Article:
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Is Redfin Stock a Buy?

By Nicholas Rossolillo – Aug 19, 2021 at 9:47AM

Key Points

  • The U.S. housing market is showing signs of a slowdown.
  • Redfin has been picking up market share anyway with its complete suite of solutions for homebuyers, sellers, and renters.
  • As the company is armed with cash and not losing much money anymore, this looks like a timely opportunity to buy this growth stock.

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A fantastic growth story just went on sale.

More than a decade removed from the financial crisis of 2008-09, a steady housing market got a shot of rocket fuel in the wake of initial pandemic lockdowns last spring. Confined to home and presented with new opportunities to relocate thanks to remote work, Americans went house shopping -- but were presented with a short supply of existing homes to choose from. What has ensued in the last year is a sharp rise in home values, bidding wars on properties, and a white-hot U.S. housing market that has put lots of cash in some home sellers' pockets.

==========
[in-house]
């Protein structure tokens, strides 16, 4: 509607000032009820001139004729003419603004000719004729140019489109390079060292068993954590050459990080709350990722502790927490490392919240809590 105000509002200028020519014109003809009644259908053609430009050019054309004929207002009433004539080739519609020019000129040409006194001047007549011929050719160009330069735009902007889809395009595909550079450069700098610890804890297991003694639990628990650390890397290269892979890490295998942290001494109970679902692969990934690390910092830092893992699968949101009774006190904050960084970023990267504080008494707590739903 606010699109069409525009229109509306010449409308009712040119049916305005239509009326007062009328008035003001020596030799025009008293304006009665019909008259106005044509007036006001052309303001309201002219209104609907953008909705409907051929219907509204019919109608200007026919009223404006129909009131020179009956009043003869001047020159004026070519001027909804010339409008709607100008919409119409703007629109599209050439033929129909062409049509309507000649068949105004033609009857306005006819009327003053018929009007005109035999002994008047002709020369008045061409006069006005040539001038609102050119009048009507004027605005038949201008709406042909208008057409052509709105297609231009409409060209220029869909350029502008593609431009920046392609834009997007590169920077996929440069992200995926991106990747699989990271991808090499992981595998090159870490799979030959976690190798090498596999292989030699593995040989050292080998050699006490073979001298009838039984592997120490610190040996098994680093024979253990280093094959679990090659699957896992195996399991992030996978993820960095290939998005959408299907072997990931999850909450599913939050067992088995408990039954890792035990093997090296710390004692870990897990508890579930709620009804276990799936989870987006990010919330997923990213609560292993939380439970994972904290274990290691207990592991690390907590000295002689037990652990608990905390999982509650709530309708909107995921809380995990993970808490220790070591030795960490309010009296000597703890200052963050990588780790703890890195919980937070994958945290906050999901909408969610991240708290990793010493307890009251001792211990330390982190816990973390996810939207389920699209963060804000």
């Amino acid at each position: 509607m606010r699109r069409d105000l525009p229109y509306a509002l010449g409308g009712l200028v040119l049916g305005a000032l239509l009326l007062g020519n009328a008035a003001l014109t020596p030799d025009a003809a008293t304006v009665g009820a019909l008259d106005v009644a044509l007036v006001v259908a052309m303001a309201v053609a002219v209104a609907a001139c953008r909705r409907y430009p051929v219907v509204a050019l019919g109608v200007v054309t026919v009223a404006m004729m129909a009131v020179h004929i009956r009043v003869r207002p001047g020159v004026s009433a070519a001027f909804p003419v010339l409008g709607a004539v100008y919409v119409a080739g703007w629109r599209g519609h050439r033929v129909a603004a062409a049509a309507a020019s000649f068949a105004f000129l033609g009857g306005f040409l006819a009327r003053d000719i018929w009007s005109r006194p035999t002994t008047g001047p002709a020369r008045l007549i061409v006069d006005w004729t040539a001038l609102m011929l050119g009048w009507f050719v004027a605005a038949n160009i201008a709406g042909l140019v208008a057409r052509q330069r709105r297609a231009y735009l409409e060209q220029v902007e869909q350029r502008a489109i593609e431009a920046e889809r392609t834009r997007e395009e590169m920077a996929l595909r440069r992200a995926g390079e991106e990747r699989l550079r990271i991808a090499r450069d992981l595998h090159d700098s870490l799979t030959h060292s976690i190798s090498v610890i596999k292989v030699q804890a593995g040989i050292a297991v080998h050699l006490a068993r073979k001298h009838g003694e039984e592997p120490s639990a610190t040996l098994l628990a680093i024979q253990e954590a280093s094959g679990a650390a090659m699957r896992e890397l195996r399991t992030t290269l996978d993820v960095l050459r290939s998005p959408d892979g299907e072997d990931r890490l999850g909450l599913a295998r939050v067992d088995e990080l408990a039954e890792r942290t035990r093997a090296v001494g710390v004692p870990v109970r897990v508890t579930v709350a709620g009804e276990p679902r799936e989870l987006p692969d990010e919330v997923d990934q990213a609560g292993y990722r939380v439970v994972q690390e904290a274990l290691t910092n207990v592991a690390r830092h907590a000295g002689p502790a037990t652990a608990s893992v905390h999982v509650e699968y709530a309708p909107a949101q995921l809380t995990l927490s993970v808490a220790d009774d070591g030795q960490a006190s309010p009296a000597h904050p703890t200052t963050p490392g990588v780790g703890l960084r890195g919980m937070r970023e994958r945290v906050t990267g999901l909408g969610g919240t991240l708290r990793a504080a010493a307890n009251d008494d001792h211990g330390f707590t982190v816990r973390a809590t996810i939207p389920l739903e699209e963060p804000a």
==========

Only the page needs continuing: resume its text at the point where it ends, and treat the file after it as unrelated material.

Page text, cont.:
Signs abound that things are cooling off, though, including from data presented by tech-enhanced real estate brokerage firm Redfin (RDFN -0.99%). In fact, shares are down 31% year to date as of this writing after an epic 225% gain in 2020. Is Redfin stock a buy?  

Two people in a yard who are drinking wine at a small table.

Image source: Getty Images.

The case against Redfin